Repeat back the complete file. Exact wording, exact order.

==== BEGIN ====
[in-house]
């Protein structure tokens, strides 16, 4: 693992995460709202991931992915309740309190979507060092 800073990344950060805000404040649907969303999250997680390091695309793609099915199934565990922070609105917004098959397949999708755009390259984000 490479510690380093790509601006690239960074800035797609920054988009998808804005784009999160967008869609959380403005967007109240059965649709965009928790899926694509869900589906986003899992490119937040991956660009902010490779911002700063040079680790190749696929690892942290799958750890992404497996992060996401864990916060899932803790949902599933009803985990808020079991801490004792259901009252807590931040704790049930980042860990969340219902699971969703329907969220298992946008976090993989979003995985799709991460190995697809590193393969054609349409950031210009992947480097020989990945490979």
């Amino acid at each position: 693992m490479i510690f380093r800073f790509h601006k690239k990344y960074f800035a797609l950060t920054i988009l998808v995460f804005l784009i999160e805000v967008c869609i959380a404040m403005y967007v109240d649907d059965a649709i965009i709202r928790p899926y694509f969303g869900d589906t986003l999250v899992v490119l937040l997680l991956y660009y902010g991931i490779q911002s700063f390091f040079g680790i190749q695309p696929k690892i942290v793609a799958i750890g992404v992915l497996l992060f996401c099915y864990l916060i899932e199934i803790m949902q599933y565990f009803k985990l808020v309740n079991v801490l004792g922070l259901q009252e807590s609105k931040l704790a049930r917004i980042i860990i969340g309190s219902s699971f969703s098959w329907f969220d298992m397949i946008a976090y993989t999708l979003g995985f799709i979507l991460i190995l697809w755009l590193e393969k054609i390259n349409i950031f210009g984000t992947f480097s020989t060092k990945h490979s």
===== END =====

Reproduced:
[in-house]
């Protein structure tokens, strides 16, 4: 693992995460709202991931992915309740309190979507060092 800073990344950060805000404040649907969303999250997680390091695309793609099915199934565990922070609105917004098959397949999708755009390259984000 490479510690380093790509601006690239960074800035797609920054988009998808804005784009999160967008869609959380403005967007109240059965649709965009928790899926694509869900589906986003899992490119937040991956660009902010490779911002700063040079680790190749696929690892942290799958750890992404497996992060996401864990916060899932803790949902599933009803985990808020079991801490004792259901009252807590931040704790049930980042860990969340219902699971969703329907969220298992946008976090993989979003995985799709991460190995697809590193393969054609349409950031210009992947480097020989990945490979």
């Amino acid at each position: 693992m490479i510690f380093r800073f790509h601006k690239k990344y960074f800035a797609l950060t920054i988009l998808v995460f804005l784009i999160e805000v967008c869609i959380a404040m403005y967007v109240d649907d059965a649709i965009i709202r928790p899926y694509f969303g869900d589906t986003l999250v899992v490119l937040l997680l991956y660009y902010g991931i490779q911002s700063f390091f040079g680790i190749q695309p696929k690892i942290v793609a799958i750890g992404v992915l497996l992060f996401c099915y864990l916060i899932e199934i803790m949902q599933y565990f009803k985990l808020v309740n079991v801490l004792g922070l259901q009252e807590s609105k931040l704790a049930r917004i980042i860990i969340g309190s219902s699971f969703s098959w329907f969220d298992m397949i946008a976090y993989t999708l979003g995985f799709i979507l991460i190995l697809w755009l590193e393969k054609i390259n349409i950031f210009g984000t992947f480097s020989t060092k990945h490979s």